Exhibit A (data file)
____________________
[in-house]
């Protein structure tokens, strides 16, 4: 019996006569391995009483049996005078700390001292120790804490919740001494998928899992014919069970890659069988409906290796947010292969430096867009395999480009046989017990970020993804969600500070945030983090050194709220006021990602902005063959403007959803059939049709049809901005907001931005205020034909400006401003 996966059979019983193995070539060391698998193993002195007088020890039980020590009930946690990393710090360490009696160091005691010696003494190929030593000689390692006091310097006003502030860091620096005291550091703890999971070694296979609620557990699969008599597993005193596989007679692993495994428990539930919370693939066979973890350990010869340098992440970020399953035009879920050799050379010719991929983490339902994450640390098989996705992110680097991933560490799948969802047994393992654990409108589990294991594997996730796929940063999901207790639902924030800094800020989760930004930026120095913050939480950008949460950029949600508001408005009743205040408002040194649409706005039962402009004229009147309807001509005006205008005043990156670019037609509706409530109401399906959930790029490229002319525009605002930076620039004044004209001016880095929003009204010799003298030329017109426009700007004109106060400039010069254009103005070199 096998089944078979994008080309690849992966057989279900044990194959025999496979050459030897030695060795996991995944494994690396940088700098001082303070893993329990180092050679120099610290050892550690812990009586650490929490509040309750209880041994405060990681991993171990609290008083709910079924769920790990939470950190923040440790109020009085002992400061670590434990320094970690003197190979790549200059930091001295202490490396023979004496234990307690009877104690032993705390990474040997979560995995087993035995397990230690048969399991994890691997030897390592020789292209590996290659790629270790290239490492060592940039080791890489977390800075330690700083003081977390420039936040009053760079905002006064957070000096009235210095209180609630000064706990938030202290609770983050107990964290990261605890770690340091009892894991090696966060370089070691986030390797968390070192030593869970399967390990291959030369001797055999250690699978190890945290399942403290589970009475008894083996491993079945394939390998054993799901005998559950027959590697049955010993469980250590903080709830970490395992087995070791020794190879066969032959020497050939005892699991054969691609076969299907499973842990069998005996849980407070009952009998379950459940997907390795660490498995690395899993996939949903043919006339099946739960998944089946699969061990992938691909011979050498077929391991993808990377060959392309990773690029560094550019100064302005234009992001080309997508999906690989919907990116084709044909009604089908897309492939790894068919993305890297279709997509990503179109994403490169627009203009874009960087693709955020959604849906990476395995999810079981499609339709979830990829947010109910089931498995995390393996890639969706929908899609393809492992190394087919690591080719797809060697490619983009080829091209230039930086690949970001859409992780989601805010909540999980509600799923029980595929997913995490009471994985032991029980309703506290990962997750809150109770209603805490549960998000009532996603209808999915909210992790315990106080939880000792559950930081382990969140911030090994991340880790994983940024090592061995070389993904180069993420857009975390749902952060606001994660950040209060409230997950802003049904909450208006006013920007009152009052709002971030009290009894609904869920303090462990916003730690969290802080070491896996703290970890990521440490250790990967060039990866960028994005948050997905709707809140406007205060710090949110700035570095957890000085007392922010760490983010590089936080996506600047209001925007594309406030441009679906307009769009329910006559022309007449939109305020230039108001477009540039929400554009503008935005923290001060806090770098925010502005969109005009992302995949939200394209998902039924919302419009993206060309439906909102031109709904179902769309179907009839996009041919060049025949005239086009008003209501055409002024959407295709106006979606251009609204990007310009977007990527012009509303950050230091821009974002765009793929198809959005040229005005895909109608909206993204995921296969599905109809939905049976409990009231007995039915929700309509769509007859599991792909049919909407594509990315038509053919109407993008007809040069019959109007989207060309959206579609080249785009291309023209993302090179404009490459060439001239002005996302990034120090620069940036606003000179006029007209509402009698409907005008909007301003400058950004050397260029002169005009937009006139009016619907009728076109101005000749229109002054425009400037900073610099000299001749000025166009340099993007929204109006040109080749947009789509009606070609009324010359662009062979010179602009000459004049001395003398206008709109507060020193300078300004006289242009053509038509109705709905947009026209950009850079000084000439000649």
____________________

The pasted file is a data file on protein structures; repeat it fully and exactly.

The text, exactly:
[in-house]
């Protein structure tokens, strides 16, 4: 019996006569391995009483049996005078700390001292120790804490919740001494998928899992014919069970890659069988409906290796947010292969430096867009395999480009046989017990970020993804969600500070945030983090050194709220006021990602902005063959403007959803059939049709049809901005907001931005205020034909400006401003 996966059979019983193995070539060391698998193993002195007088020890039980020590009930946690990393710090360490009696160091005691010696003494190929030593000689390692006091310097006003502030860091620096005291550091703890999971070694296979609620557990699969008599597993005193596989007679692993495994428990539930919370693939066979973890350990010869340098992440970020399953035009879920050799050379010719991929983490339902994450640390098989996705992110680097991933560490799948969802047994393992654990409108589990294991594997996730796929940063999901207790639902924030800094800020989760930004930026120095913050939480950008949460950029949600508001408005009743205040408002040194649409706005039962402009004229009147309807001509005006205008005043990156670019037609509706409530109401399906959930790029490229002319525009605002930076620039004044004209001016880095929003009204010799003298030329017109426009700007004109106060400039010069254009103005070199 096998089944078979994008080309690849992966057989279900044990194959025999496979050459030897030695060795996991995944494994690396940088700098001082303070893993329990180092050679120099610290050892550690812990009586650490929490509040309750209880041994405060990681991993171990609290008083709910079924769920790990939470950190923040440790109020009085002992400061670590434990320094970690003197190979790549200059930091001295202490490396023979004496234990307690009877104690032993705390990474040997979560995995087993035995397990230690048969399991994890691997030897390592020789292209590996290659790629270790290239490492060592940039080791890489977390800075330690700083003081977390420039936040009053760079905002006064957070000096009235210095209180609630000064706990938030202290609770983050107990964290990261605890770690340091009892894991090696966060370089070691986030390797968390070192030593869970399967390990291959030369001797055999250690699978190890945290399942403290589970009475008894083996491993079945394939390998054993799901005998559950027959590697049955010993469980250590903080709830970490395992087995070791020794190879066969032959020497050939005892699991054969691609076969299907499973842990069998005996849980407070009952009998379950459940997907390795660490498995690395899993996939949903043919006339099946739960998944089946699969061990992938691909011979050498077929391991993808990377060959392309990773690029560094550019100064302005234009992001080309997508999906690989919907990116084709044909009604089908897309492939790894068919993305890297279709997509990503179109994403490169627009203009874009960087693709955020959604849906990476395995999810079981499609339709979830990829947010109910089931498995995390393996890639969706929908899609393809492992190394087919690591080719797809060697490619983009080829091209230039930086690949970001859409992780989601805010909540999980509600799923029980595929997913995490009471994985032991029980309703506290990962997750809150109770209603805490549960998000009532996603209808999915909210992790315990106080939880000792559950930081382990969140911030090994991340880790994983940024090592061995070389993904180069993420857009975390749902952060606001994660950040209060409230997950802003049904909450208006006013920007009152009052709002971030009290009894609904869920303090462990916003730690969290802080070491896996703290970890990521440490250790990967060039990866960028994005948050997905709707809140406007205060710090949110700035570095957890000085007392922010760490983010590089936080996506600047209001925007594309406030441009679906307009769009329910006559022309007449939109305020230039108001477009540039929400554009503008935005923290001060806090770098925010502005969109005009992302995949939200394209998902039924919302419009993206060309439906909102031109709904179902769309179907009839996009041919060049025949005239086009008003209501055409002024959407295709106006979606251009609204990007310009977007990527012009509303950050230091821009974002765009793929198809959005040229005005895909109608909206993204995921296969599905109809939905049976409990009231007995039915929700309509769509007859599991792909049919909407594509990315038509053919109407993008007809040069019959109007989207060309959206579609080249785009291309023209993302090179404009490459060439001239002005996302990034120090620069940036606003000179006029007209509402009698409907005008909007301003400058950004050397260029002169005009937009006139009016619907009728076109101005000749229109002054425009400037900073610099000299001749000025166009340099993007929204109006040109080749947009789509009606070609009324010359662009062979010179602009000459004049001395003398206008709109507060020193300078300004006289242009053509038509109705709905947009026209950009850079000084000439000649």